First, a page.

This content is not available in your region

Flemish nationalists tell Donald Trump he can have Wallonia for one euro

Access to the comments Comments
By Orlando Crowcroft
N-VA party members De Roover, Jambon, Francken and Demir pose for a selfie during a plenary session of the Belgian Parliament in Brussels
N-VA party members De Roover, Jambon, Francken and Demir pose for a selfie during a plenary session of the Belgian Parliament in Brussels   -   Copyright  REUTERS/Francois Lenoir
Text size Aa Aa

Donald Trump may have been spurned in his approach to buy Greenland from Denmark, but the U.S. president may be consoled by an offer from Flemish nationalists to sell him Wallonia.

In a tweet, the youth wing of the New Flemish Alliance (N-VA), Jong N-VA, said Trump could have the French-speaking region of southern Belgium for one euro.

A picture accompanying the tweet showed Trump Tower looming over the Walloon city of Durbuy, mimicking the president's own image of one of his buildings in Greenland.

The tweet has already attracted considerable anger from Belgium's Walloons, but the president of Jong N-VA, Lawrence Vancraeyenest, told Euronews that it was meant as a joke.

"It was just a joke aimed at a young Flemish audience, going along with something trending on twitter, nothing more," he said.

"I sincerely hope there is still room for some humour in politics. Especially young people need that."

The youth wing of the Flemish nationalist group N-VA sent the tweet on Wednsday..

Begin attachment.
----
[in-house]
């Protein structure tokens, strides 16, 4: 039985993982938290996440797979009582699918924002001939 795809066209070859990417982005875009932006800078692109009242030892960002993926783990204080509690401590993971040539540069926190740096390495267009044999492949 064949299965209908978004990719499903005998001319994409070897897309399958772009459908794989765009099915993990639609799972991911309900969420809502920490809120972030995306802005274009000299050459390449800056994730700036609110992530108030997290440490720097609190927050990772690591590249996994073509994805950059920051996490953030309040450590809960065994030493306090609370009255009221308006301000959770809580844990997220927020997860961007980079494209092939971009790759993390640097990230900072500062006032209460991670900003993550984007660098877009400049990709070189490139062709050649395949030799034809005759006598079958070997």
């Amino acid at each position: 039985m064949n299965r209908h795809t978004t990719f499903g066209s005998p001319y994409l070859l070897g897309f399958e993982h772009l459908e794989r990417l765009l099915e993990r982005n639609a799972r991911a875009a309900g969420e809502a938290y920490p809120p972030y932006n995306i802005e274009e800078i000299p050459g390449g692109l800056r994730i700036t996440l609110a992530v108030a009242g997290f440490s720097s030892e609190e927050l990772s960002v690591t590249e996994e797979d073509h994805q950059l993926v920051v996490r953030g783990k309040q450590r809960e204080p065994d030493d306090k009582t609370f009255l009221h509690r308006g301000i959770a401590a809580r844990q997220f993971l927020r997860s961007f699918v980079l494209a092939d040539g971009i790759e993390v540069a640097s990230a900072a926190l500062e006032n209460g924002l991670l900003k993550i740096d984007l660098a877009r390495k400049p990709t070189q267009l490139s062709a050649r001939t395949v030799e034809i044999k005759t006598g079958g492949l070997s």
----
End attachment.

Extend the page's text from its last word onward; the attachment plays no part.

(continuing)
A Dutch-speaking region of Belgium, Flanders makes up 68% of the country's population, and has seen a surge in nationalist and separatist Flemish parties in recent years.

The N-VA won 43 seats in Belgium's 150-seat parliament in the latest elections, and in August entered talks with other Flemish parties to form a government after months of political stalemate.

Vancraeyenest said that the tweet was not intended to "make forming a federal government any more difficult" or "a political statement towards the government negotiations". He added that the anger from Walloons was "proof we each live in a different culture."

While Flanders has seen a surge on the right, Wallonia has gone the other way, with huge support for leftist parties in the last election.

The results prompted N-VA leader Bart De Wever to comment: "The difference between Flanders and Wallonia has never been so great."

The split between Flemish and Walloon parties typically leads to long delays in forming a coalition in Belgium. In 2010, it took parties 535 days, a record, to agree to a compromise and form a government.

Steve Detry, president of the youth wing of the Reformist Movement in Woluwe-Saint-Lambert, was one of dozens of critics of the tweet on Wednesday, saying that he found the joke "rude" and stupid".

Want more news?